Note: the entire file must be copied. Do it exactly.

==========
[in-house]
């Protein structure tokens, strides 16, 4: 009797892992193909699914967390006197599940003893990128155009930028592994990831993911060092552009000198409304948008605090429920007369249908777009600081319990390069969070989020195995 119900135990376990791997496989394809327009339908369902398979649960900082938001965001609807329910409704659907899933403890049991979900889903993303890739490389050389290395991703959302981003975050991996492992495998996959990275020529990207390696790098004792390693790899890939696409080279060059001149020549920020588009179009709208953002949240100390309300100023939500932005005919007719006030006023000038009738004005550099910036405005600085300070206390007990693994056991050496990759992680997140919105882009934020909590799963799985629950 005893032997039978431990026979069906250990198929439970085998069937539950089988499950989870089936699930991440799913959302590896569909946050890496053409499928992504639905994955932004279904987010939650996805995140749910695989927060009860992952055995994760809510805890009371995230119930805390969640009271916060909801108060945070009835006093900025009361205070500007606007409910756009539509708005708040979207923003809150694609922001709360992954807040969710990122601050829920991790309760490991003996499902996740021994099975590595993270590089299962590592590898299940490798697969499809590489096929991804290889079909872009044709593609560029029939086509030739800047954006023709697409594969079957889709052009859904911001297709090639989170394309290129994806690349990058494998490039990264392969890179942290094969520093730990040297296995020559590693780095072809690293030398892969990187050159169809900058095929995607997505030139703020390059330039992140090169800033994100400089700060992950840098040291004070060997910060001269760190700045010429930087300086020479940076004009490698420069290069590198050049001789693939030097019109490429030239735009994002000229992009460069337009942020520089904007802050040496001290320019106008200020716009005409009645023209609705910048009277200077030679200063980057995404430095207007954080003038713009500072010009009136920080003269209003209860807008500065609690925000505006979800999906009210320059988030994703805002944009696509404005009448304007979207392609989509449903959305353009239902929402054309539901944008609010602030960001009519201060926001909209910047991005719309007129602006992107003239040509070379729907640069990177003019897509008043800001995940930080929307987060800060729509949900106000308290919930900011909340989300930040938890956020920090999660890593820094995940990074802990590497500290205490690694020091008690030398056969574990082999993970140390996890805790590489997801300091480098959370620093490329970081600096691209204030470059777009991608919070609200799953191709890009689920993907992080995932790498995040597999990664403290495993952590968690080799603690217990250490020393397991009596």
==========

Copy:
[in-house]
């Protein structure tokens, strides 16, 4: 009797892992193909699914967390006197599940003893990128155009930028592994990831993911060092552009000198409304948008605090429920007369249908777009600081319990390069969070989020195995 119900135990376990791997496989394809327009339908369902398979649960900082938001965001609807329910409704659907899933403890049991979900889903993303890739490389050389290395991703959302981003975050991996492992495998996959990275020529990207390696790098004792390693790899890939696409080279060059001149020549920020588009179009709208953002949240100390309300100023939500932005005919007719006030006023000038009738004005550099910036405005600085300070206390007990693994056991050496990759992680997140919105882009934020909590799963799985629950 005893032997039978431990026979069906250990198929439970085998069937539950089988499950989870089936699930991440799913959302590896569909946050890496053409499928992504639905994955932004279904987010939650996805995140749910695989927060009860992952055995994760809510805890009371995230119930805390969640009271916060909801108060945070009835006093900025009361205070500007606007409910756009539509708005708040979207923003809150694609922001709360992954807040969710990122601050829920991790309760490991003996499902996740021994099975590595993270590089299962590592590898299940490798697969499809590489096929991804290889079909872009044709593609560029029939086509030739800047954006023709697409594969079957889709052009859904911001297709090639989170394309290129994806690349990058494998490039990264392969890179942290094969520093730990040297296995020559590693780095072809690293030398892969990187050159169809900058095929995607997505030139703020390059330039992140090169800033994100400089700060992950840098040291004070060997910060001269760190700045010429930087300086020479940076004009490698420069290069590198050049001789693939030097019109490429030239735009994002000229992009460069337009942020520089904007802050040496001290320019106008200020716009005409009645023209609705910048009277200077030679200063980057995404430095207007954080003038713009500072010009009136920080003269209003209860807008500065609690925000505006979800999906009210320059988030994703805002944009696509404005009448304007979207392609989509449903959305353009239902929402054309539901944008609010602030960001009519201060926001909209910047991005719309007129602006992107003239040509070379729907640069990177003019897509008043800001995940930080929307987060800060729509949900106000308290919930900011909340989300930040938890956020920090999660890593820094995940990074802990590497500290205490690694020091008690030398056969574990082999993970140390996890805790590489997801300091480098959370620093490329970081600096691209204030470059777009991608919070609200799953191709890009689920993907992080995932790498995040597999990664403290495993952590968690080799603690217990250490020393397991009596």